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Lehrer says "let's have a terrific evening for all of you and for our country." After welcoming the audience and nationwide viewers, he says tonight's 90 minutes will be about domestic issues. Lehrer says the questions will include three on the economy and one each on health care, the role of government and governing. He says both candidates will also have two minute closing statements

0104 UTC

Romney and Obama greet each other and shake hands, wave to the audience. Frist question is about jobs and President Obama answers first. 

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Obama acknowledges his wedding anniversary, saying he wants to wish Michelle a happy anniversary. Obama says the U.S. economy has begun to fight its way back, but that we all know there is still a lot of work to do. He says the question is not where we've been, but where we're going. Obama says it's ultimately up to the voters on which path we'll take.

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Romney jokes that he's sure this is the most romantic place Obama can imagine being on his anniversary. Romney says it's going to take a different path than the one we've been on to create jobs. Romney says he's concerned the path the nation is on has been unsuccessful. He says he'll restore the vitality that gets America working again.

0112 UTC

Lehrer asks Obama to respond to Romney's statement on the trickle-down approach. Obama says programs to boost education are showing results. Obama says he and Romney agree that the nation's corporate tax code is too high and says he wants to lower it. Obama says he and Romney agree that the nation has to boost its energy production. Obama calls for looking at the energy sources of the future and looking at those investments.

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Lehrer prompts Romney to ask Obama a direct question. Romney challenges Obama's claim that his economic plan includes a $5 trillion tax cut. Romney says the people who are having a hard time under Obama's policies are middle income Americans. Romney looks directly at Obama as he says middle income Americans are being "crushed." Romney said he agrees that education is key. Romney says he agrees the country needs to bring the tax rates down both for corporations and individuals. Romney says energy is critical, but increase in natural gas and oil is not due to president's policies, but in spite of them.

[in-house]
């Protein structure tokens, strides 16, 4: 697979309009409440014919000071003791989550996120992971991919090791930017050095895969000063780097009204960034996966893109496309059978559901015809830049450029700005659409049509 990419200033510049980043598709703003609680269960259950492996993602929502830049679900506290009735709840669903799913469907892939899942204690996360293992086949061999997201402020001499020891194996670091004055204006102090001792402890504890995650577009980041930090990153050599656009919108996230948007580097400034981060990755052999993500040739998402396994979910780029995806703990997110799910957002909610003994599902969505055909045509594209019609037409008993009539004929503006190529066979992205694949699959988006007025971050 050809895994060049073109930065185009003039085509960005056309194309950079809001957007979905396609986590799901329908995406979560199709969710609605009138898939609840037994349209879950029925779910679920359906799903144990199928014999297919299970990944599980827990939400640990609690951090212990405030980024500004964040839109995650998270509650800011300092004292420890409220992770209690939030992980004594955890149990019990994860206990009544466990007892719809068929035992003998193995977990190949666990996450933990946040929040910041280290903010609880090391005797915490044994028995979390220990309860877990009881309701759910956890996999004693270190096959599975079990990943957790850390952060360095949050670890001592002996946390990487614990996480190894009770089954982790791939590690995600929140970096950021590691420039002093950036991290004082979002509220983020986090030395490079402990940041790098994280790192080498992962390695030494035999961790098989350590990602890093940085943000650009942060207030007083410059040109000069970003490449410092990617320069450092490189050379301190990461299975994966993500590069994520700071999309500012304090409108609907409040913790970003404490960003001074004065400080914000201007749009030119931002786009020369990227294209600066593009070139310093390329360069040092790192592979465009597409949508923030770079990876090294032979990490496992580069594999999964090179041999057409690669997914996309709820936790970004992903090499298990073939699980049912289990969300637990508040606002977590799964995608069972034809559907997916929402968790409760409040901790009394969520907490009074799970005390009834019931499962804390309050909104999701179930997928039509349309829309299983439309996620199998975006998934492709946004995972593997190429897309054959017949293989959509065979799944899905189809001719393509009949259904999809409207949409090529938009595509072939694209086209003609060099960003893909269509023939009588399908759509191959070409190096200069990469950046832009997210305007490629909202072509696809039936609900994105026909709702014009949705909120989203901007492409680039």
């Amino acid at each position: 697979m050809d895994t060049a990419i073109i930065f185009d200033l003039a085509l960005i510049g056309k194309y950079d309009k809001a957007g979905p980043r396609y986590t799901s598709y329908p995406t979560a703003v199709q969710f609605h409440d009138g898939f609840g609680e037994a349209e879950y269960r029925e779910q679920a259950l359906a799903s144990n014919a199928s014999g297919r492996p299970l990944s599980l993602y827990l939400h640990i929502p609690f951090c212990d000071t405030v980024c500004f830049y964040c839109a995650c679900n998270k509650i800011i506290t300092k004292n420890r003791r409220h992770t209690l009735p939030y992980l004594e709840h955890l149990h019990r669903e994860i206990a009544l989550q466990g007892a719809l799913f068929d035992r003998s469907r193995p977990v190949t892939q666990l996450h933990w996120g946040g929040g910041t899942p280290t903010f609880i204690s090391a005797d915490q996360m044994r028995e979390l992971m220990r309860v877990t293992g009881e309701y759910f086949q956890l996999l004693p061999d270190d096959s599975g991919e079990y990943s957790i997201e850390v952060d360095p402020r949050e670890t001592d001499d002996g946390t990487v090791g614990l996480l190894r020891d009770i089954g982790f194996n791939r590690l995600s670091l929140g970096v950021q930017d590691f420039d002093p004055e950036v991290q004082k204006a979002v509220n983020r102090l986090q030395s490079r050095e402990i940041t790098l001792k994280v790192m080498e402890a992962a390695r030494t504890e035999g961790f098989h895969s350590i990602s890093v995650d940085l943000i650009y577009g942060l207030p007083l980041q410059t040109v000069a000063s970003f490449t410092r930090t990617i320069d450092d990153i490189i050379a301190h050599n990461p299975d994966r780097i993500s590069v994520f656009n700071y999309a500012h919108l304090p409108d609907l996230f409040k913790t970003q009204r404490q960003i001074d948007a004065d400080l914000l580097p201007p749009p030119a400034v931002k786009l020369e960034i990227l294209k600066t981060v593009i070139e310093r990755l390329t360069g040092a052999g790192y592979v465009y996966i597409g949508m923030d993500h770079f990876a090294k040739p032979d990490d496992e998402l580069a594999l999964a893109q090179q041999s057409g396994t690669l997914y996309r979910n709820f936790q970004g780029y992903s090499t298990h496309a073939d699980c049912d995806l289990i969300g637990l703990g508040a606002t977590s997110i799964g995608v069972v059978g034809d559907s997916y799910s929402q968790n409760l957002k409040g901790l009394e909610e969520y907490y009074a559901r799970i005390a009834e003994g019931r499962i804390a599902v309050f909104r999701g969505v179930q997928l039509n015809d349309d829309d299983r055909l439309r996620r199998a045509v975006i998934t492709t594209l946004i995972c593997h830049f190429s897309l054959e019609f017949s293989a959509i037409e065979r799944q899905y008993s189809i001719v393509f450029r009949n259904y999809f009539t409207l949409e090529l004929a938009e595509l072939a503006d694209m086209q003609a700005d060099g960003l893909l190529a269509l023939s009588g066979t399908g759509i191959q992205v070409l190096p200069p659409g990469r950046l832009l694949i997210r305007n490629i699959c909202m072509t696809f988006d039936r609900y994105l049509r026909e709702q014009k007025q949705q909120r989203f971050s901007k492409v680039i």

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Obama says four years ago, he said he would cut taxes for middle class families. He says that's exactly what he did, because he believes the nation does best when the middle class is doing well. Obama says studies show the only way to enforce Romney's economic plan without adding to the deficit would be to put the burden on the middle class. He said he does not believe that is a recipe for economic growth.

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Romney says he will not add to the deficit with his tax plan. Romney says he wants to bring tax rates down, so small businesses will be able to hire more people.

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Obama says if you are lowering the rates as Romney suggests, there is no way to avoid raising the deficit or burdening the middle class. Obama says he lowered taxes for small businesses 18 times and wants to continue the tax cuts in place for small businesses and families. Obama says the country should go back to the tax rates it had when Bill Clinton was president. He says by doing that, the nation can reduce the deficit, encourage job growth and allow for investments in things like education.

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Lehrer points out that this discussion has gone over its allotted 15 minutes.
 
Romney continues to hit back at Obama's policies, saying he does not want to cost the nation jobs. Romney says there's nothing better to get the budget balanced than have more people working. Obama says math, common sense and our history shows Romney's plan is not a recipe for growth.

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Romney says he is not in favor of a $5 trillion tax cut or any tax cut that adds to the deficit. Romney says his priority is putting people back to work in America.